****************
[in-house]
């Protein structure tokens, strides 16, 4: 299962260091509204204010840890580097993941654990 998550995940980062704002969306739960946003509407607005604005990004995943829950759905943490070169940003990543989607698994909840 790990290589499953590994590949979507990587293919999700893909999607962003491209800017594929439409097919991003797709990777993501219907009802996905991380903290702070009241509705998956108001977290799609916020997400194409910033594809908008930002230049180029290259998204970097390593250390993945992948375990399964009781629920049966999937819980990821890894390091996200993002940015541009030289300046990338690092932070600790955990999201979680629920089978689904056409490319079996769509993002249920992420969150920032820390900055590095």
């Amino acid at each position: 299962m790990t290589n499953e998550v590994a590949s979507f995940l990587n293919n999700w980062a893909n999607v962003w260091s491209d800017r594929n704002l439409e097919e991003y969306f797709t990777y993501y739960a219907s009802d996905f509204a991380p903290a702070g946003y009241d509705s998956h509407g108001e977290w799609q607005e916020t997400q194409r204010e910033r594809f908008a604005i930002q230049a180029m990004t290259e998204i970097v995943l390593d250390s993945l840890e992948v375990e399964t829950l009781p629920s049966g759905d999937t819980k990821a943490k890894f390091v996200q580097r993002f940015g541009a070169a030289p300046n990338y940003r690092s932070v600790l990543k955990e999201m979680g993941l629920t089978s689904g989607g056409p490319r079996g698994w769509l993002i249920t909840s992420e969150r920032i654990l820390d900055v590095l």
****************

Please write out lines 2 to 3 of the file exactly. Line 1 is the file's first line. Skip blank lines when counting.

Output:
């Protein structure tokens, strides 16, 4: 299962260091509204204010840890580097993941654990 998550995940980062704002969306739960946003509407607005604005990004995943829950759905943490070169940003990543989607698994909840 790990290589499953590994590949979507990587293919999700893909999607962003491209800017594929439409097919991003797709990777993501219907009802996905991380903290702070009241509705998956108001977290799609916020997400194409910033594809908008930002230049180029290259998204970097390593250390993945992948375990399964009781629920049966999937819980990821890894390091996200993002940015541009030289300046990338690092932070600790955990999201979680629920089978689904056409490319079996769509993002249920992420969150920032820390900055590095």
């Amino acid at each position: 299962m790990t290589n499953e998550v590994a590949s979507f995940l990587n293919n999700w980062a893909n999607v962003w260091s491209d800017r594929n704002l439409e097919e991003y969306f797709t990777y993501y739960a219907s009802d996905f509204a991380p903290a702070g946003y009241d509705s998956h509407g108001e977290w799609q607005e916020t997400q194409r204010e910033r594809f908008a604005i930002q230049a180029m990004t290259e998204i970097v995943l390593d250390s993945l840890e992948v375990e399964t829950l009781p629920s049966g759905d999937t819980k990821a943490k890894f390091v996200q580097r993002f940015g541009a070169a030289p300046n990338y940003r690092s932070v600790l990543k955990e999201m979680g993941l629920t089978s689904g989607g056409p490319r079996g698994w769509l993002i249920t909840s992420e969150r920032i654990l820390d900055v590095l």